Queenstown, New Zealand, viewed from the Gondola lookout. Credit: Yalakom
If you are a nature and bird enthusiast, do not expect too much of Queenstown (Otago, South Island). Too vibrant for its own good, this transient town offers spectacular vistas, but is oddly crowded and congested. Queenstown boasts of being the “adventure tourism capital of the world”, so visitors come for the adrenaline and the party rather than a genuine nature experience. One does not encounter as much wildlife as can be expected in such a remarkable mountainous setting, and if you seek peace and quiet, look away.
It is in Queenstown, however, that I sighted my first Californian Quails (Callipepla californica). Native of the southwestern United-States, these remarkable birds were introduced as game birds in several countries including New Zealand in 1862. The birds subsequently conquered an extensive range and are nowadays found throughout most of the South and North Islands.
A pair of Californian Quails, male (left) and female (right). Credit: Yalakom
Aramoana, Dunedin (click on map to enlarge)
One of the many perks of living in Dunedin, in the South Island of New Zealand, is its proximity to nature. The city sprawls over more than 3,000 sq km of eroded volcanic remnants from an extinct shield volcano that last erupted 10-million years ago. This hilly landscape is organized around a large tidal inlet dominated by Mount Cargill (700 m) to the north and the beautifully indented Otago Peninsula to the south. Thanks to this fabulous setting, it only takes a short drive to surround yourself with breathtaking natural scenery and a very unique wildlife.
Situated 25 km north of Dunedin, Aramoana is one of these places where one can escape the urban life for an afternoon. This small settlement of 264 dwellers is the mouth of the Otago Harbor Continue reading
Stevensons Island is a hidden gem of Lake Wanaka. Peace and quiet rule this wild island situated just a short boat ride away from Wanaka township (Otago, South Island). The dense native bush vegetation that covers most of the island attracts many bird species endemic and native to New Zealand. And the easy terrain, short trees and small size of the island makes it a perfect birding ground.
View of Lake Wanaka from Roys Peak (1578m). Stevensons Island lies behind the far right mountain. Credit: Steven Sandner (see his Facebook page for more photographs)
With a surface of 192 km² and depth of 311 m, Lake Wanaka is the fourth largest lake in New Zealand (behind Lake Taupo, Lake Te Anau and Lake Wakatipu). It is fed by the Matukituki and Makarora Rivers and drains into the Clutha River, the second longest and highest volume river in New Zealand. Lake Wanaka lies 300 m above sea level in a U-shaped valley that was carved out through glacial erosion during the last Ice Age, more than 10,000 years ago. There, land and water magnificently Continue reading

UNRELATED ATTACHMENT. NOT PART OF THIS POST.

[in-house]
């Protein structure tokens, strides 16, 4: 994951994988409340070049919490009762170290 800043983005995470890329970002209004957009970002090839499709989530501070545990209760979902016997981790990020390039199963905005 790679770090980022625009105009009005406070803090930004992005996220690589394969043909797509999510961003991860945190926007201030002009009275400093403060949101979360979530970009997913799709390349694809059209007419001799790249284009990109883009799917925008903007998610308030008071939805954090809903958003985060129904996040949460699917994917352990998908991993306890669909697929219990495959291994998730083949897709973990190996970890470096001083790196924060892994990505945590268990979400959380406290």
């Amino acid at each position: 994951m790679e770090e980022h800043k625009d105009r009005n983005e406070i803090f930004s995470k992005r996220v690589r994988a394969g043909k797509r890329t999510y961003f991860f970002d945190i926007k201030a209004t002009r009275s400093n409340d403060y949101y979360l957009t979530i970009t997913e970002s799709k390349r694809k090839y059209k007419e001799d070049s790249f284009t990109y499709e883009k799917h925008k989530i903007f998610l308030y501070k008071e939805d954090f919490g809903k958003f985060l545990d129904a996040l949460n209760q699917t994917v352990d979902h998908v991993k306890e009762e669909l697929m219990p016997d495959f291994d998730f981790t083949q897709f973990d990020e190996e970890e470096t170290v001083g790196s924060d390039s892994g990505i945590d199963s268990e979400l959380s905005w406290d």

This friendly cicada paid a visit to my garden this morning. More than 40 cicada species are found across New Zealand and I have therefore given up the challenge of identifying Continue reading
A small catch. Credit: Yalakom
Grey herons are excellent fishers. Until now, I only knew this from the many photos I had seen of these birds holding large fishes in their long grey-orange bill. Today, I finally got to see a heron fish with my own eyes. One of them welcomed me on a captivating 2-hour fishing lesson Continue reading
The little water vole looking surprised to see me on the other side of the narrow stream. Credit: Yalakom
Wildlife sometimes lives where you least suspect it. You visit a place for months and see nothing until one day something pops up, seemingly out of nowhere. This little water vole inhabits a stream that I have passed many times without ever noticing it, probably because it moves around quickly Continue reading
HOW WE FILLED THE OCEANS WITH PLASTIC IN JUST OVER 60 YEARS
“Man-made items of debris are now found in marine habitats throughout the world, from the poles to the equator, from shorelines and estuaries to remote areas of the high seas, and from the sea surface to the ocean floor.”
Impacts of Marine Debris on Biodiversity, UNEP Report, 2012
A group of Black-headed gulls on the French coast of Brittany. Credit: Yalakom
Seabirds lead a precarious existence. Their marine habitats worldwide are littered with so much plastic waste that they often mistake plastic for food. Scientists recently estimated that by now 90% of all individual seabirds have ingested plastic debris, compared to only 5% in 1960. Continue reading